The magic moment in the life of a victorious guerrilla insurgency comes when it finally seizes the capital of the state for which it has fought, often at great cost and for many years, and the shattered remnants of the old regime flee or surrender.
But what happens then? Can the movement transform itself at a stroke from an army into a government? If so, what kind of government will it form? How successfully can it achieve those objectives for which it had fought, and resolve the multiple problems that power brings with it? Why do some movements manage this transition far more successfully than others?
For a start, will the liberation movement be able to form a government at all? This is not normally a problem, since it will have at its back a victorious army, with the capacity to enforce its will that this brings with it. Where it is a problem, as in Somalia and South Sudan, this is invariably because the movement was itself divided, with deep underlying weaknesses, and won out more because of the failures of the incumbent regime than of any strengths of its own. When, as in Angola, Mozambique or Zimbabwe, there were rival would-be liberators, victory over that regime is likely to be followed by a vicious settling of accounts between them.
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But for the great majority of successful liberation movements, victory brings with it an overwhelming sense of entitlement, which justifies (at least for its members) the unfettered exercise of power, not merely in the immediate aftermath of the transition, but for long into the future. The experience of liberation war becomes deeply entrenched in the minds of those who have fought it, who have risked their own lives in the struggle, and who have often seen their comrades die for the cause.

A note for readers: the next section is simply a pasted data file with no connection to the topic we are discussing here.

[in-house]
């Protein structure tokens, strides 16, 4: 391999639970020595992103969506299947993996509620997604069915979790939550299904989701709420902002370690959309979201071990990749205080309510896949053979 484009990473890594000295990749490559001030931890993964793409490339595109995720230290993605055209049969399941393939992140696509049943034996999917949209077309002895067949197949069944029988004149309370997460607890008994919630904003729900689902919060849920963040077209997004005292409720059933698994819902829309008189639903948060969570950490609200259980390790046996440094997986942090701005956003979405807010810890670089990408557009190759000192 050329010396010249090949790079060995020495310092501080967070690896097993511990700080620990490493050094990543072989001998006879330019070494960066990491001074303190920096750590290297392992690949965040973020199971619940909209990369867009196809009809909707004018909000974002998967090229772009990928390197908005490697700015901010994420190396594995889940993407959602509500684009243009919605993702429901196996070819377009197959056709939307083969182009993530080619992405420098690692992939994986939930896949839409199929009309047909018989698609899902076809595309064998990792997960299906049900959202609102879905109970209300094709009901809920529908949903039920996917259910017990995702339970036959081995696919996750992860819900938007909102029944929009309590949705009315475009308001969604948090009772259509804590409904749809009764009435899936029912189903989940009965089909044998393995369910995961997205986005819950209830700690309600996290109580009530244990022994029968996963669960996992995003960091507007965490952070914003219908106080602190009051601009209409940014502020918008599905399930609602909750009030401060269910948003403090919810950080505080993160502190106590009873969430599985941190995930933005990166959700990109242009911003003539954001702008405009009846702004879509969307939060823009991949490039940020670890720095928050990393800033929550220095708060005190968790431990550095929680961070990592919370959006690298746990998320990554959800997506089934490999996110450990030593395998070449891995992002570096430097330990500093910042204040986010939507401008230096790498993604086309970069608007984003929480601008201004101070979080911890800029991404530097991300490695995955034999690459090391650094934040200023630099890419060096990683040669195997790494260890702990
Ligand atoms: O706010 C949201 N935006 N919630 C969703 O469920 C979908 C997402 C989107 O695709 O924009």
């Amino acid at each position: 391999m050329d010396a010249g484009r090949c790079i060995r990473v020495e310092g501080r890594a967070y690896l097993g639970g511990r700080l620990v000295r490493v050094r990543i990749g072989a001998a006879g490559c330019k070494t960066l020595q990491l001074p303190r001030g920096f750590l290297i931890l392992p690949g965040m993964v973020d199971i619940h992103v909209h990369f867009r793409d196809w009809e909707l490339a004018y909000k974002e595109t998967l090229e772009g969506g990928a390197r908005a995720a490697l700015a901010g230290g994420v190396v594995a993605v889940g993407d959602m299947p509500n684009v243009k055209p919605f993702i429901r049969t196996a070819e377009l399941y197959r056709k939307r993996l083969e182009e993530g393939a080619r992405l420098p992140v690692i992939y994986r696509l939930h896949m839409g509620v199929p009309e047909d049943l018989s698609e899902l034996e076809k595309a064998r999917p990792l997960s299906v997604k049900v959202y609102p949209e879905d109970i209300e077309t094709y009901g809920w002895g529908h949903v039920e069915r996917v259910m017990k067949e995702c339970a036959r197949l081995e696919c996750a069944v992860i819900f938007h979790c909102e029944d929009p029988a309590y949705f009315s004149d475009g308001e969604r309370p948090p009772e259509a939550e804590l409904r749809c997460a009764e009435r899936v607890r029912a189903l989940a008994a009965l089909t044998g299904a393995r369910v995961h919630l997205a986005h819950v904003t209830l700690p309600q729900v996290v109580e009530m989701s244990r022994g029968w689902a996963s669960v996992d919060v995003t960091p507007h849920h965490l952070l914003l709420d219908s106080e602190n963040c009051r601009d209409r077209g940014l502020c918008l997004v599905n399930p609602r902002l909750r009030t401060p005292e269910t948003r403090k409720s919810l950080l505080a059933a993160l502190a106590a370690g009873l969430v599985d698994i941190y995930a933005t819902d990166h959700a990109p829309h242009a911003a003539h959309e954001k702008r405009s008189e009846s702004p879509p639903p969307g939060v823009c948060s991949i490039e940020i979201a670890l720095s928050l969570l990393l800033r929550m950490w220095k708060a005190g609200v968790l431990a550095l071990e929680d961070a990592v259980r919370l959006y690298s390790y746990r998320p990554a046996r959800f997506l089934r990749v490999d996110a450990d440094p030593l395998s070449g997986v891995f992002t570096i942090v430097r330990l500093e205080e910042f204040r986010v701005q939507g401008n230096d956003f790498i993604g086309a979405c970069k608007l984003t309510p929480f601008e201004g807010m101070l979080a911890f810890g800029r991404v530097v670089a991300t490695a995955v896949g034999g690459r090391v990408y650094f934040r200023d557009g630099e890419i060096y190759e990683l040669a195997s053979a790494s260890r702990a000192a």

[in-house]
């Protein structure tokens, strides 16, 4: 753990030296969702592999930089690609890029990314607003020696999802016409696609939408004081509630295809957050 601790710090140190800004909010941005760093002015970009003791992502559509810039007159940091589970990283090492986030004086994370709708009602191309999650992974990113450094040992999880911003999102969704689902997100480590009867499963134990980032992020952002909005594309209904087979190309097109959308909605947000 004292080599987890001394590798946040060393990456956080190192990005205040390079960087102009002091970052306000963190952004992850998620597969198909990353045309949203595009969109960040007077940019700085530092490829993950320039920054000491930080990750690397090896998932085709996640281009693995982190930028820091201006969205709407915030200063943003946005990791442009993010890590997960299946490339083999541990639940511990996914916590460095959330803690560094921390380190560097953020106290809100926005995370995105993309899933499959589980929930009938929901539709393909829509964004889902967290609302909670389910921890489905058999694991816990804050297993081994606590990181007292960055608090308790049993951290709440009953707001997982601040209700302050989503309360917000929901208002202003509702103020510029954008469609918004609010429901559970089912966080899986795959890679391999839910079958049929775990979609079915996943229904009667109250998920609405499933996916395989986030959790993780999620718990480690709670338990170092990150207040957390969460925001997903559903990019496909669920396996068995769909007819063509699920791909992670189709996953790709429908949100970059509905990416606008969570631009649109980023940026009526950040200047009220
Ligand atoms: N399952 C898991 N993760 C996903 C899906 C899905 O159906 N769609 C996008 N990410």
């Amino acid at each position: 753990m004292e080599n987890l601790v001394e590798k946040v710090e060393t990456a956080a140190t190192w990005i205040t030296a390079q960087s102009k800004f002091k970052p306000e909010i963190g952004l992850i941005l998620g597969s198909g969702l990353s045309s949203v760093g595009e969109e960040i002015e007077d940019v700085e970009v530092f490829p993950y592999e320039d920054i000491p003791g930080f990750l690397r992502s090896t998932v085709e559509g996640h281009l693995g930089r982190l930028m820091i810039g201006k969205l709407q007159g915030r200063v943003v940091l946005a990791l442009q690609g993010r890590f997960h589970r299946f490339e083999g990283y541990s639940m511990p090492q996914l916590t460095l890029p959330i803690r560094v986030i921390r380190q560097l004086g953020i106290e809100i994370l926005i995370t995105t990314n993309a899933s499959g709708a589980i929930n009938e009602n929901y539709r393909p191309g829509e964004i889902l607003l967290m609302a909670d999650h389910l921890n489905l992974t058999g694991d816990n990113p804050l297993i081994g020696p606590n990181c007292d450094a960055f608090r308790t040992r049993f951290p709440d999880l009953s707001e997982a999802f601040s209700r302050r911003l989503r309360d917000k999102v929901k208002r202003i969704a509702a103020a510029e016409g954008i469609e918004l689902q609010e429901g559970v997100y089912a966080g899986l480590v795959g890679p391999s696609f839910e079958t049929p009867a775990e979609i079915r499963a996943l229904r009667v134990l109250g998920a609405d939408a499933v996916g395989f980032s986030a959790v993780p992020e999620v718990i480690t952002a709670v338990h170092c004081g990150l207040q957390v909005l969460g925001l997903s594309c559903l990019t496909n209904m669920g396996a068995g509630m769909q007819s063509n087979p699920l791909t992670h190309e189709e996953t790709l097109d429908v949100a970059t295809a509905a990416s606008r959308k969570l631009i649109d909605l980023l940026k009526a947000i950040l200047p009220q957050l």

This becomes the defining moment that gives meaning to their lives, and even though they normally hold elections to provide a legitimizing basis for their government, and win them with overwhelming majorities, they did not gain power through the formalities of liberal democracy, and feel under no obligation to give it up, should elections go against them.
Opponents are regarded, not as legitimate competitors for government office, but rather as traitors to the sacred cause.
At the same time, running a government is an activity very different from fighting a liberation war, and the sudden transition from one to the other calls for a transformation not only in what fighters-turned-rulers have to do, but also in how they have to think. In the field, everything is subordinated to the single overwhelming objective of victory, and the different elements in the struggle, including economic and social policies as well as military affairs, have to be seen in that context.
Running a government is an activity very different from fighting a liberation war, and the sudden transition from one to the other calls for a transformation not only in what fighters-turned-rulers have to do, but also in how they have to think.
Government, however, is about choices and priorities. It involves balancing alternative goals and means to attain them, which cannot simply be reduced to a single overarching objective. It also calls for reconciling the interests and demands of different groups within the population, some of which will normally have been associated with the ousted regime, but nonetheless remain central to managing the state and the economy, regardless of who is in power.
This in turn requires political skills of a kind that do not come readily to leaders whose previous goal has been the uncompromising pursuit of victory, and whose first resort in attaining that goal has been military force.